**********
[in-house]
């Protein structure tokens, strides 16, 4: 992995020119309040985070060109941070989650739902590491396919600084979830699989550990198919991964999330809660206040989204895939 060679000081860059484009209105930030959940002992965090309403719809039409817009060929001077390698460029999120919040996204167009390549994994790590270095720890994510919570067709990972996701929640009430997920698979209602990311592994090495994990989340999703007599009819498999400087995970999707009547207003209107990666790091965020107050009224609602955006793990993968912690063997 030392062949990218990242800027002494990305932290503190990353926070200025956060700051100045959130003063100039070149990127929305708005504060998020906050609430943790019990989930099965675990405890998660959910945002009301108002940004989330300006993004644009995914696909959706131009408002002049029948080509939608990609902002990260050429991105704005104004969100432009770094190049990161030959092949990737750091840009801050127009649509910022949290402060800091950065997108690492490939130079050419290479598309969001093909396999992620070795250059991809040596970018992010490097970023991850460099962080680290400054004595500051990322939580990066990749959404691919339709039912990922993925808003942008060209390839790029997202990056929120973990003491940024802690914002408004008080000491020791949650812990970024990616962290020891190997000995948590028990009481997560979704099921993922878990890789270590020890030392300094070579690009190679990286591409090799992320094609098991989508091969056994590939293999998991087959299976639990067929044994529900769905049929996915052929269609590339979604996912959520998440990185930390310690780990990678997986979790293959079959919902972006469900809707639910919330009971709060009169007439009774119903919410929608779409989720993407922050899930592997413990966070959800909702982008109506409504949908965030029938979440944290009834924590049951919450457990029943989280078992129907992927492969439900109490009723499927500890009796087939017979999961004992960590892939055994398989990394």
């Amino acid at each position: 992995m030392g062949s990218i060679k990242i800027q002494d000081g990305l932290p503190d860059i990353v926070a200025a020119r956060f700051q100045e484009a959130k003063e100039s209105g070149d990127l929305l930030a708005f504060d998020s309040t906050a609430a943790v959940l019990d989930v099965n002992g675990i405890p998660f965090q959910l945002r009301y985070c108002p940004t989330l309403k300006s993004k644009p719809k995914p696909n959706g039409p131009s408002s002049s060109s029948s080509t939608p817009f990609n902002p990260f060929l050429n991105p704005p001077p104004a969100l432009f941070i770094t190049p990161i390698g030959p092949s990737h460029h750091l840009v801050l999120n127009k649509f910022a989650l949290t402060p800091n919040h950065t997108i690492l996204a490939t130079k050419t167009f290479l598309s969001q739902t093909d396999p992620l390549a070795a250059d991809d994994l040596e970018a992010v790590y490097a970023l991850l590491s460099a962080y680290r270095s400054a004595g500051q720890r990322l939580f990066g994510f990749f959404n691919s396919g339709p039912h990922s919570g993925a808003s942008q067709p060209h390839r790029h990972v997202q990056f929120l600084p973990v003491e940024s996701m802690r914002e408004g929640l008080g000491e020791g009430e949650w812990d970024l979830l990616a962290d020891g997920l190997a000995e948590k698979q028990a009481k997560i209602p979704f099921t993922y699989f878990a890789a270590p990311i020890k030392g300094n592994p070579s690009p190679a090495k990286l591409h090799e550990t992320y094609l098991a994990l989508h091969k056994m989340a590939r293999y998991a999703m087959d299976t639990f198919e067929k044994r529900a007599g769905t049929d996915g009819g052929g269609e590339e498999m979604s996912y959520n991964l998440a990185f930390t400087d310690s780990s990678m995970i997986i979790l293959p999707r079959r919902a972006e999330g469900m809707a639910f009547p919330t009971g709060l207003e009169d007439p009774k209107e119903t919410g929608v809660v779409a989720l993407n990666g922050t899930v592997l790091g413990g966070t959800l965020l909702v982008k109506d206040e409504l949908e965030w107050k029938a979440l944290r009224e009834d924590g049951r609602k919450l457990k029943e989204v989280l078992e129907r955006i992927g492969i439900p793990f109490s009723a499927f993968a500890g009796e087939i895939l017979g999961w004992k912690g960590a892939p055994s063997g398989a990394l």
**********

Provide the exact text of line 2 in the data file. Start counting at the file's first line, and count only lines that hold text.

């Protein structure tokens, strides 16, 4: 992995020119309040985070060109941070989650739902590491396919600084979830699989550990198919991964999330809660206040989204895939 060679000081860059484009209105930030959940002992965090309403719809039409817009060929001077390698460029999120919040996204167009390549994994790590270095720890994510919570067709990972996701929640009430997920698979209602990311592994090495994990989340999703007599009819498999400087995970999707009547207003209107990666790091965020107050009224609602955006793990993968912690063997 030392062949990218990242800027002494990305932290503190990353926070200025956060700051100045959130003063100039070149990127929305708005504060998020906050609430943790019990989930099965675990405890998660959910945002009301108002940004989330300006993004644009995914696909959706131009408002002049029948080509939608990609902002990260050429991105704005104004969100432009770094190049990161030959092949990737750091840009801050127009649509910022949290402060800091950065997108690492490939130079050419290479598309969001093909396999992620070795250059991809040596970018992010490097970023991850460099962080680290400054004595500051990322939580990066990749959404691919339709039912990922993925808003942008060209390839790029997202990056929120973990003491940024802690914002408004008080000491020791949650812990970024990616962290020891190997000995948590028990009481997560979704099921993922878990890789270590020890030392300094070579690009190679990286591409090799992320094609098991989508091969056994590939293999998991087959299976639990067929044994529900769905049929996915052929269609590339979604996912959520998440990185930390310690780990990678997986979790293959079959919902972006469900809707639910919330009971709060009169007439009774119903919410929608779409989720993407922050899930592997413990966070959800909702982008109506409504949908965030029938979440944290009834924590049951919450457990029943989280078992129907992927492969439900109490009723499927500890009796087939017979999961004992960590892939055994398989990394």